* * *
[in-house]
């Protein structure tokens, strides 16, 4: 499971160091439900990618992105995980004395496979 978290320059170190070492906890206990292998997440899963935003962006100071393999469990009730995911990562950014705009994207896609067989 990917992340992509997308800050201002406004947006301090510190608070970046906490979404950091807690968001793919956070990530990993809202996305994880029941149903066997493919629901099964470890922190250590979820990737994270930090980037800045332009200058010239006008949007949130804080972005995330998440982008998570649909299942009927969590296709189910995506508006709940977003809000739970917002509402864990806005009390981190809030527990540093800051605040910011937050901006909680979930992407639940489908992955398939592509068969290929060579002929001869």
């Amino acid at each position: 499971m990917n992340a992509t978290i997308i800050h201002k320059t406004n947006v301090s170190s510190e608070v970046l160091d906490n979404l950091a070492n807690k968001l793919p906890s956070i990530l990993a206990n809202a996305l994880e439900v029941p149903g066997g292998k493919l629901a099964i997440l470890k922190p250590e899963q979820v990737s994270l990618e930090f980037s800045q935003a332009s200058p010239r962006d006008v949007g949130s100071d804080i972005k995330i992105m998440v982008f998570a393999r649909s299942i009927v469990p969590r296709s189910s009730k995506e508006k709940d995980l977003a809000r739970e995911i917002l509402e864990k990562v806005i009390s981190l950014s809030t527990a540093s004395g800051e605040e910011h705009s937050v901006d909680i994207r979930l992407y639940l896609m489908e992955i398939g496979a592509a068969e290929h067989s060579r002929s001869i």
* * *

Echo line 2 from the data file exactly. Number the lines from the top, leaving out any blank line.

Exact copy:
């Protein structure tokens, strides 16, 4: 499971160091439900990618992105995980004395496979 978290320059170190070492906890206990292998997440899963935003962006100071393999469990009730995911990562950014705009994207896609067989 990917992340992509997308800050201002406004947006301090510190608070970046906490979404950091807690968001793919956070990530990993809202996305994880029941149903066997493919629901099964470890922190250590979820990737994270930090980037800045332009200058010239006008949007949130804080972005995330998440982008998570649909299942009927969590296709189910995506508006709940977003809000739970917002509402864990806005009390981190809030527990540093800051605040910011937050901006909680979930992407639940489908992955398939592509068969290929060579002929001869």